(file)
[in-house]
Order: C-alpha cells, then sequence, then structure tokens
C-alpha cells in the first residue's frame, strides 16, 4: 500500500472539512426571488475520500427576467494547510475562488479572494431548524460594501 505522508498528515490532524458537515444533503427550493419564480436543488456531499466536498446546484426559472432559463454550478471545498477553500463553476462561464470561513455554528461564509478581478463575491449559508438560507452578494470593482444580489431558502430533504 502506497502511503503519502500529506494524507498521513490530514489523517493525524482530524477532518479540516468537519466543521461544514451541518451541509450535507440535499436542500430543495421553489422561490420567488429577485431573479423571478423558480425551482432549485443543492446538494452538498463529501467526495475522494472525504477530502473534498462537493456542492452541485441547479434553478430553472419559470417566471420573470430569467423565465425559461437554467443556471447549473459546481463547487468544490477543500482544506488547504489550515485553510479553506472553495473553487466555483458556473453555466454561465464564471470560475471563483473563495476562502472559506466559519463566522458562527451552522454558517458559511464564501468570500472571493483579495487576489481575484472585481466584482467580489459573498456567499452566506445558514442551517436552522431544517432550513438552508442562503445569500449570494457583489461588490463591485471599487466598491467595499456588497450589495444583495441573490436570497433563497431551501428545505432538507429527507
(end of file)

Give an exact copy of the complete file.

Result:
[in-house]
Order: C-alpha cells, then sequence, then structure tokens
C-alpha cells in the first residue's frame, strides 16, 4: 500500500472539512426571488475520500427576467494547510475562488479572494431548524460594501 505522508498528515490532524458537515444533503427550493419564480436543488456531499466536498446546484426559472432559463454550478471545498477553500463553476462561464470561513455554528461564509478581478463575491449559508438560507452578494470593482444580489431558502430533504 502506497502511503503519502500529506494524507498521513490530514489523517493525524482530524477532518479540516468537519466543521461544514451541518451541509450535507440535499436542500430543495421553489422561490420567488429577485431573479423571478423558480425551482432549485443543492446538494452538498463529501467526495475522494472525504477530502473534498462537493456542492452541485441547479434553478430553472419559470417566471420573470430569467423565465425559461437554467443556471447549473459546481463547487468544490477543500482544506488547504489550515485553510479553506472553495473553487466555483458556473453555466454561465464564471470560475471563483473563495476562502472559506466559519463566522458562527451552522454558517458559511464564501468570500472571493483579495487576489481575484472585481466584482467580489459573498456567499452566506445558514442551517436552522431544517432550513438552508442562503445569500449570494457583489461588490463591485471599487466598491467595499456588497450589495444583495441573490436570497433563497431551501428545505432538507429527507